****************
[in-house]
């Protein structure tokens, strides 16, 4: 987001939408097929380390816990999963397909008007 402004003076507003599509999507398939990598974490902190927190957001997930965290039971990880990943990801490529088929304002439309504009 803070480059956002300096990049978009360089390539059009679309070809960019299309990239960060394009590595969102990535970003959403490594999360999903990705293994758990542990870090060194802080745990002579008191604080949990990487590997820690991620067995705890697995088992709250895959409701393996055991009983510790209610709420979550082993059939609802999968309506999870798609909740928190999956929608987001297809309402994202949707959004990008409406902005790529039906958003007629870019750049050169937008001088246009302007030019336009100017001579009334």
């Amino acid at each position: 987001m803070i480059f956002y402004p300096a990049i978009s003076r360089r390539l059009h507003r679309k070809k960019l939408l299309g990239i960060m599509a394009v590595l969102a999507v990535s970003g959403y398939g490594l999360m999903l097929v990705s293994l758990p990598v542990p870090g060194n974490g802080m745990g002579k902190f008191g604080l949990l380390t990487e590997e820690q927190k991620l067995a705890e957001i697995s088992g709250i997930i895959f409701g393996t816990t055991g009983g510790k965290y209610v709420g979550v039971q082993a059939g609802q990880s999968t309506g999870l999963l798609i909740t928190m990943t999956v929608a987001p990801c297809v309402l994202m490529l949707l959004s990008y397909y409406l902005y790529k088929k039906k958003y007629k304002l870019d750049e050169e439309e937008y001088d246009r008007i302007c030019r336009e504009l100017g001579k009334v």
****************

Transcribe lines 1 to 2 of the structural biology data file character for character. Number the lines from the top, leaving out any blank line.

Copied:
[in-house]
């Protein structure tokens, strides 16, 4: 987001939408097929380390816990999963397909008007 402004003076507003599509999507398939990598974490902190927190957001997930965290039971990880990943990801490529088929304002439309504009 803070480059956002300096990049978009360089390539059009679309070809960019299309990239960060394009590595969102990535970003959403490594999360999903990705293994758990542990870090060194802080745990002579008191604080949990990487590997820690991620067995705890697995088992709250895959409701393996055991009983510790209610709420979550082993059939609802999968309506999870798609909740928190999956929608987001297809309402994202949707959004990008409406902005790529039906958003007629870019750049050169937008001088246009302007030019336009100017001579009334």